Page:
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Title: Critical perspectives on the evolution of a rentier constitutional state : Kuwait, 1950-1962
Author: Alnafisi, Saleh
ISNI:       0000 0004 2728 0049
Awarding Body: Durham University
Current Institution: Durham University
Date of Award: 2013
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The political economies of the oil rich GCC countries are generally contextualized within the framework of rentier state theory. The picture the theory portrays is that of an autonomous state with abundant revenues generated from oil which are in turn distributed to the larger population to gain political legitimacy within prevailing non-democratic cultures. Albeit having a democratically elected parliament with a vibrant political environment for a comparatively long time, rentierism is also applied to the political economy of Kuwait. This study, hence, aims to explore the development of Kuwait into a rentier constitutional state beyond the generally accepted notions put forward by rentier state theory. Its focus is to understand the perceptions and ideas behind the economic and political policy decisions in the context of the oil boom of the 1950s and early 1960s. Economically, therefore, the main aim is to explore and critically analyze why distributive policies, which constitute a main feature characterizing the country’s economy, were initiated in the post-oil era. The study also critically analyzes the diverse influences oil had on the concurrent rise in political activity and direction towards democratization, crowned by the framing of the constitution in 1962. In examining these developments, the study stresses the importance of looking not only at internal factors, but also at foreign and international influences that are brought about by oil booms. In the case of Kuwait, these include the primary role Britain played, in light of its oil interests, in the country’s internal affairs, and the ways in which oil sparked, for a small and newly rich Arab state, international dynamics that shaped the thinking of policymakers as to the importance of undertaking certain crucial reforms. An examination of the relevant archival record makes it is clear that the framework provided by rentier state theory is insufficient in capturing the complex factors that influence the economic and political decisions of policymakers in countries experiencing oil booms. The findings, therefore, challenge rentier state theory’s core assumptions, such as its stress on ‘political utility’ as the main, if not sole, driver of socioeconomic policy, and the ‘materialistic approach’ in which political activity is contextualized. The study shows that much of the socioeconomic policies that created what is referred to as a ‘distributive state’ stemmed from much deeper influences than those postulated by the theory, such as certain perceptions of tradition and culture; views of citizen ‘rights’ and social justice in a specific historical context; and influences of social currents overtaking the region at the time. Furthermore, the study demonstrates how, in the period concerned, contrary to the position of the rentier state literature, oil played a significant role in the democratization of Kuwait, transforming it from a primitive patriarchal autocracy to a modern ‘rentier constitutional state’. The latter embodies, as the study argues, the concept of a rentier state combined with a constitutional form of government in which citizens are directly involved in the economic and political decision-making process. The study concludes that Eurocentric theoretical frameworks as expressed in rentier state theory may not always be sufficient in explaining the complex realities of countries such as Kuwait. There is a need, therefore, for a new approach that engages directly with the internal and external dynamics of individual countries in order to understand their respective political economies beyond assumptions imported largely from foreign experiences.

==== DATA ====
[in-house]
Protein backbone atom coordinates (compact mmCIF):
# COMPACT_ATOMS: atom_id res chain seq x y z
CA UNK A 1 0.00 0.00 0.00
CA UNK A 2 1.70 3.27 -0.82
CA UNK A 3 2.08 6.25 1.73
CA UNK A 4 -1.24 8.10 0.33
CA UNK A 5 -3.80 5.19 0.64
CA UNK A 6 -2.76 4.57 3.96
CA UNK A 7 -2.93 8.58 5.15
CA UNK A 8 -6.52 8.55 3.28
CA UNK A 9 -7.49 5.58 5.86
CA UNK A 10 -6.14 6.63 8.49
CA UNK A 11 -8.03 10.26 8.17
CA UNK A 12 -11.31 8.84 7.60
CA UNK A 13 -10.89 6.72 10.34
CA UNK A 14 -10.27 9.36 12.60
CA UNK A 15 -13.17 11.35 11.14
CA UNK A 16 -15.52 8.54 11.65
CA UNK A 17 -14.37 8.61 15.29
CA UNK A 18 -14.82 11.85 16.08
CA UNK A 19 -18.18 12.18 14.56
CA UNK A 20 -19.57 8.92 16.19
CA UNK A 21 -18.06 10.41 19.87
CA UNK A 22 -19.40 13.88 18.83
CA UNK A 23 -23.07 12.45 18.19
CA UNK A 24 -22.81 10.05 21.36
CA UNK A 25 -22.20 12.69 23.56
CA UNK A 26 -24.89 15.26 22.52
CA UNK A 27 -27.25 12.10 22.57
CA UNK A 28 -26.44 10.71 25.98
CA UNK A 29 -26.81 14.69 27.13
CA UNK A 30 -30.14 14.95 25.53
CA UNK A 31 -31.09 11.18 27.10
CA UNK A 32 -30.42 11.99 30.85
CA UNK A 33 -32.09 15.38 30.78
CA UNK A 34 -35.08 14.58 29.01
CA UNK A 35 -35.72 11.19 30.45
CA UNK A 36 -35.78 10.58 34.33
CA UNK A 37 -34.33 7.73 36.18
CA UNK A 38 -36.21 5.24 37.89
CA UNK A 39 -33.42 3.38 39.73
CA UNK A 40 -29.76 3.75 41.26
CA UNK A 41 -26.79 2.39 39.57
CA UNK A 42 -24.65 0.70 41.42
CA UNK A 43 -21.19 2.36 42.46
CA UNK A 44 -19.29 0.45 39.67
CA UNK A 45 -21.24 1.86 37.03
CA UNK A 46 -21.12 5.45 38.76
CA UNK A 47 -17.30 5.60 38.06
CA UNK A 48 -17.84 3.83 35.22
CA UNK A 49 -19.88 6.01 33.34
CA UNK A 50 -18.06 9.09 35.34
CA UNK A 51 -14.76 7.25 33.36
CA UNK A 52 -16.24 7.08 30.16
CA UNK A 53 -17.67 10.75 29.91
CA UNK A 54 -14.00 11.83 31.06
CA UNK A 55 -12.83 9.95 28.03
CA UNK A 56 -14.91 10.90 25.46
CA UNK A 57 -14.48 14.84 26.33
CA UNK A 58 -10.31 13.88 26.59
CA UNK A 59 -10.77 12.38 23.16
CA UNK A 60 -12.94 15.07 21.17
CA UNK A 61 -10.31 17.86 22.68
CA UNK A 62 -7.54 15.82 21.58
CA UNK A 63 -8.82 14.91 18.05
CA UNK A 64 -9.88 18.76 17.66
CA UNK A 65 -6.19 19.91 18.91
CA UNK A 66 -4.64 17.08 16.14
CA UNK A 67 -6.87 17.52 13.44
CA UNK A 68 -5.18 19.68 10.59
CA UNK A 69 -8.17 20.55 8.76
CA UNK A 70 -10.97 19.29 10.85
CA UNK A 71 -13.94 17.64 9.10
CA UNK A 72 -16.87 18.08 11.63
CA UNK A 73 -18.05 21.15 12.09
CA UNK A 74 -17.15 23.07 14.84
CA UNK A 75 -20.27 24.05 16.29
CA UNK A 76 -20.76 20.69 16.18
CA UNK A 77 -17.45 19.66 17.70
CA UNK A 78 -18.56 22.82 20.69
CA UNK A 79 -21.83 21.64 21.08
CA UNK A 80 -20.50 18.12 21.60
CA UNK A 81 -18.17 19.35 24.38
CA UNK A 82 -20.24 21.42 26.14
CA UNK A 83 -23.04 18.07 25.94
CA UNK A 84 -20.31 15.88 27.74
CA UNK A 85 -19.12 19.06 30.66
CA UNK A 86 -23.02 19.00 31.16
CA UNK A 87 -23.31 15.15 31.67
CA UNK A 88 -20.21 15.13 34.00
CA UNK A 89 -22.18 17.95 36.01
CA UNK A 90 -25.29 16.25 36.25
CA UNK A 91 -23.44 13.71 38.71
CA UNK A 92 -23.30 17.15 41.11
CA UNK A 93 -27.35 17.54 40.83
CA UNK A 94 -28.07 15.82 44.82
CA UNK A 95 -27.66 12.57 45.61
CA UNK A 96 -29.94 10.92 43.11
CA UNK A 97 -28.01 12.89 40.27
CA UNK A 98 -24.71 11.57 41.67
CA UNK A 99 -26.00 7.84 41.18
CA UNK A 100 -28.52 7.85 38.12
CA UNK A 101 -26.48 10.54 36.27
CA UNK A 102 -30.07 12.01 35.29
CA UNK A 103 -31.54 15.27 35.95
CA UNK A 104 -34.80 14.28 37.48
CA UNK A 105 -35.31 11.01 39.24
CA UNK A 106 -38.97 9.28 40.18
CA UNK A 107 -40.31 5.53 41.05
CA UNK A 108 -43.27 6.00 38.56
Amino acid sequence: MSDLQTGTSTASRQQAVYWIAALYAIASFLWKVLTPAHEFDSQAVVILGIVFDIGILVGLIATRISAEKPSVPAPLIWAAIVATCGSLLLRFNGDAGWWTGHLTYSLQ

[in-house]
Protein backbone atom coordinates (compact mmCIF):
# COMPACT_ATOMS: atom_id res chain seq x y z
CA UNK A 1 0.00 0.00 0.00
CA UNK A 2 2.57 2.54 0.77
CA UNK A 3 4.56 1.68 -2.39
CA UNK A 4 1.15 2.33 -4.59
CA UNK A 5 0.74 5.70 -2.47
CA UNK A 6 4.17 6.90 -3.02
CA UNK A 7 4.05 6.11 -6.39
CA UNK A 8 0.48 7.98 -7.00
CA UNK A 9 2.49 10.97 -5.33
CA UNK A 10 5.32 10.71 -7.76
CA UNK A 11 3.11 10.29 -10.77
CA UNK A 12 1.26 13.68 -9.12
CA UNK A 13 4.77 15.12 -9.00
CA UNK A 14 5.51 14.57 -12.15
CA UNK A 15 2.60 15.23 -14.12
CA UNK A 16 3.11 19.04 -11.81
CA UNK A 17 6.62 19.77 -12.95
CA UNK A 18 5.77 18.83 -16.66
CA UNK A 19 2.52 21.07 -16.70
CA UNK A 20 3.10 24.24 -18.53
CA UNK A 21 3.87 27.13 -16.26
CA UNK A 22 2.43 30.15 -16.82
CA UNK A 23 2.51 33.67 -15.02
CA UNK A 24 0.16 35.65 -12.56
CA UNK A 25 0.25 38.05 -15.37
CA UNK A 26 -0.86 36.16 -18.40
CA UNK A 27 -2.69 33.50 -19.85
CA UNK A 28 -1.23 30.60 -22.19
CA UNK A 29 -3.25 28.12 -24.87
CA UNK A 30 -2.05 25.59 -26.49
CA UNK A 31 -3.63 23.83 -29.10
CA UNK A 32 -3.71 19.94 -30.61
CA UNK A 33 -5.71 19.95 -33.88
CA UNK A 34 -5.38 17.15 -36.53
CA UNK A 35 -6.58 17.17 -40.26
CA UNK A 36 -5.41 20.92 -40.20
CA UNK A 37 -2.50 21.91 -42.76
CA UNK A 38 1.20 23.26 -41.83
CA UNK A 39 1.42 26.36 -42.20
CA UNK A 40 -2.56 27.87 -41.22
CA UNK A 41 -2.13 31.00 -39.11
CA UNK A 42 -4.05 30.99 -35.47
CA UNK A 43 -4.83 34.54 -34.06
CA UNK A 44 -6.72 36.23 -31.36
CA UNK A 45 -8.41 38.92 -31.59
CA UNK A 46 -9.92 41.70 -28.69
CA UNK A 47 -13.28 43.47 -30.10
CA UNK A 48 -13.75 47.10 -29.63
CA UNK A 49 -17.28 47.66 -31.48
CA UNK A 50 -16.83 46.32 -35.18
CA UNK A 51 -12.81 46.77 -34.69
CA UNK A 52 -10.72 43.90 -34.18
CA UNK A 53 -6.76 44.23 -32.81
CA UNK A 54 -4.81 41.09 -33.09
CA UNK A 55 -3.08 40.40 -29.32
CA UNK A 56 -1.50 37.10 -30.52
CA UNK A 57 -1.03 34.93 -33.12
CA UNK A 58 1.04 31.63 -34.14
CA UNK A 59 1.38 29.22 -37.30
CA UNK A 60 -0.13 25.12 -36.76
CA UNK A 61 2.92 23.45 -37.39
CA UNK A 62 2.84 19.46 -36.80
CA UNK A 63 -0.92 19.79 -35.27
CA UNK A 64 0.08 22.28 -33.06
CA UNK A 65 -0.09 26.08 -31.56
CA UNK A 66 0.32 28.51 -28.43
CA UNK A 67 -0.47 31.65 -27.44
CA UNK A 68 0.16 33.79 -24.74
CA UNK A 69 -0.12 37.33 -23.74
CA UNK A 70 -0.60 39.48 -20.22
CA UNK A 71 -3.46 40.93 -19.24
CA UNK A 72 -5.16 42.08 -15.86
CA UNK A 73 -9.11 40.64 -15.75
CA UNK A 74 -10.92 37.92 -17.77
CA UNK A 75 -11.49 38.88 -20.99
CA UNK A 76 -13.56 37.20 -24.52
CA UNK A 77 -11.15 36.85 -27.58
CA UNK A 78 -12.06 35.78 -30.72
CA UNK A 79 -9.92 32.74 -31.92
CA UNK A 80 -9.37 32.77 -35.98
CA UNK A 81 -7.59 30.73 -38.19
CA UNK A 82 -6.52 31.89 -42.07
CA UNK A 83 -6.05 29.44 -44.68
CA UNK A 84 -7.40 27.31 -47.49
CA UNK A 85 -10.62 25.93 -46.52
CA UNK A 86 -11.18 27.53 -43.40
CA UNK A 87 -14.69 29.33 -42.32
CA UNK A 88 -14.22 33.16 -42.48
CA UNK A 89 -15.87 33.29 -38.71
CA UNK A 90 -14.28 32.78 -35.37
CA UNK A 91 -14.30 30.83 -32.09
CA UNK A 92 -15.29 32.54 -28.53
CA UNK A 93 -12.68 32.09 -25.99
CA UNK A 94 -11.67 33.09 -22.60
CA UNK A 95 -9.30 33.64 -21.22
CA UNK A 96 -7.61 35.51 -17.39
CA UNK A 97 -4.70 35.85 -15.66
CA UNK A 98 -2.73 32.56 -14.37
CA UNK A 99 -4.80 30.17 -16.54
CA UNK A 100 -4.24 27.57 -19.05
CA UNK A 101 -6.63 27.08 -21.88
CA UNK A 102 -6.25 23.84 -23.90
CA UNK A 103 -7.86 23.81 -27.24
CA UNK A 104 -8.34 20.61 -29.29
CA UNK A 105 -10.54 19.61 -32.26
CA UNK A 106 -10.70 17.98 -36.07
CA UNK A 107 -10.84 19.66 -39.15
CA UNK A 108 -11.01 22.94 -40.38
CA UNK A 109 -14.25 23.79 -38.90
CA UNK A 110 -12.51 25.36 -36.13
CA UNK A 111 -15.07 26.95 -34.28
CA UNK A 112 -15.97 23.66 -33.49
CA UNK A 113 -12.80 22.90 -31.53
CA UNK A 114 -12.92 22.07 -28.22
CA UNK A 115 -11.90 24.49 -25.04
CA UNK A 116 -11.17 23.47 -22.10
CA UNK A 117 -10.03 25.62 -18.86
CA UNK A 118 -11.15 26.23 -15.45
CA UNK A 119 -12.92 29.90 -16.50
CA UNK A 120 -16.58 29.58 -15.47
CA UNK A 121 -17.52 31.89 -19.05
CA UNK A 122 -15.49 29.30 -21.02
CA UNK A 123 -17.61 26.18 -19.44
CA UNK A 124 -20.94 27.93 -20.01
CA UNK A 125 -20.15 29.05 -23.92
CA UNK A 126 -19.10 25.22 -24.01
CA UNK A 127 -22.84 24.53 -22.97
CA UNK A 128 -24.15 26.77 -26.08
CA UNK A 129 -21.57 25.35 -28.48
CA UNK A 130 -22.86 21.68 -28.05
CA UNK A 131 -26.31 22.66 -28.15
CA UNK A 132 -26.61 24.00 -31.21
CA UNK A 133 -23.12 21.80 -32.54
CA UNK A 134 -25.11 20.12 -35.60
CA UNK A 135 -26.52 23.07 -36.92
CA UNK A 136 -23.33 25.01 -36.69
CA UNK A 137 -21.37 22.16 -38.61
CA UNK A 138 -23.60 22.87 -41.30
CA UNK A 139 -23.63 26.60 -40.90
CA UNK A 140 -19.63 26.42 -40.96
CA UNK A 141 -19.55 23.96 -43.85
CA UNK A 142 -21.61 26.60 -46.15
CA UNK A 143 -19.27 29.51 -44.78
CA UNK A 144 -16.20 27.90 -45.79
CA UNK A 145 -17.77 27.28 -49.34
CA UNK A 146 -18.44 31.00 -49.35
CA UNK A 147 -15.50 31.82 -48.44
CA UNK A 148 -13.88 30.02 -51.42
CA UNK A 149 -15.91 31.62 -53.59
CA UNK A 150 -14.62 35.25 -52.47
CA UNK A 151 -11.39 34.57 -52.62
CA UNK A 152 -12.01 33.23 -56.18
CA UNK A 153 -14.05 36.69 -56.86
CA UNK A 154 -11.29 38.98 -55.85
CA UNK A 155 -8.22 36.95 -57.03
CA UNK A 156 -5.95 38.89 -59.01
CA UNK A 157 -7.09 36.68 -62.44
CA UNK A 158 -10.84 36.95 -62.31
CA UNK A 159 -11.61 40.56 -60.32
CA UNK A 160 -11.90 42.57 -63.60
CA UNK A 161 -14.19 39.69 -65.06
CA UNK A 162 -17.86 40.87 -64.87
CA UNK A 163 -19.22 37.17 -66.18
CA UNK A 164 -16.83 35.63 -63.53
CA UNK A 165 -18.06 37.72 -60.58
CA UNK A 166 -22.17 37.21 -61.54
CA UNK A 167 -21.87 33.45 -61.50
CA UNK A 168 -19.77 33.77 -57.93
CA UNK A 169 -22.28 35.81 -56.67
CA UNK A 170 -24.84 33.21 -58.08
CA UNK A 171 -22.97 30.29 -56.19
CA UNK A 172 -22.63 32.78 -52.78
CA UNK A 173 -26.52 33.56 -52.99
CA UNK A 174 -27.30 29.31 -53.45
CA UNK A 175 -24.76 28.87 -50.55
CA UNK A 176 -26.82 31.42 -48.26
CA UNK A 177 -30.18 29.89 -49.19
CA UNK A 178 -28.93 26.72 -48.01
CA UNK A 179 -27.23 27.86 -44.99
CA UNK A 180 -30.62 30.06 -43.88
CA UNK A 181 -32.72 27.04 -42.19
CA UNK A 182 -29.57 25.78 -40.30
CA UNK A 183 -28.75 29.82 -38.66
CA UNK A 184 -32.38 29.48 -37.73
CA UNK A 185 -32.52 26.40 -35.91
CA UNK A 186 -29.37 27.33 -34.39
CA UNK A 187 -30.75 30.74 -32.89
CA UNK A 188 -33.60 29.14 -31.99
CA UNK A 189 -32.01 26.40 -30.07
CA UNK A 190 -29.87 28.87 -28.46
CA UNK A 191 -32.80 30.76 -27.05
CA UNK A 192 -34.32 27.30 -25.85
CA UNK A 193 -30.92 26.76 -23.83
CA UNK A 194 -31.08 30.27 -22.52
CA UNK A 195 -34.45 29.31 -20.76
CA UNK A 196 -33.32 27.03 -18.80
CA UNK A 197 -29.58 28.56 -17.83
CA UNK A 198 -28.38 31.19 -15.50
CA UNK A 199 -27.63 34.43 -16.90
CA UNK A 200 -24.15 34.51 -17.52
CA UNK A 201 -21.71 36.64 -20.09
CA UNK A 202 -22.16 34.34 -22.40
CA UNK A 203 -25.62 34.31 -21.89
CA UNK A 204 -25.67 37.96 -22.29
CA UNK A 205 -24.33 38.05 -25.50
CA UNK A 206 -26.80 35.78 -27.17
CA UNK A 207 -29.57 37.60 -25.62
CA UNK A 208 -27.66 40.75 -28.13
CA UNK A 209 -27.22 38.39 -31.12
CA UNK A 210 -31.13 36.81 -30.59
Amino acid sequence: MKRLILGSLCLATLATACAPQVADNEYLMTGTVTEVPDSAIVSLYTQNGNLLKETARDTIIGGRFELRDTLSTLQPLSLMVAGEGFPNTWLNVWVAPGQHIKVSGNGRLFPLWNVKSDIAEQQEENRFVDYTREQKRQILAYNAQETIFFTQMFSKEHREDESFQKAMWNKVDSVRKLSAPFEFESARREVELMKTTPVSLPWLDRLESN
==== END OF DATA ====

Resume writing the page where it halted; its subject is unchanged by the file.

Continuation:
Supervisor: Not available Sponsor: Not available
Qualification Name: Thesis (Ph.D.) Qualification Level: Doctoral
EThOS ID:  DOI: Not available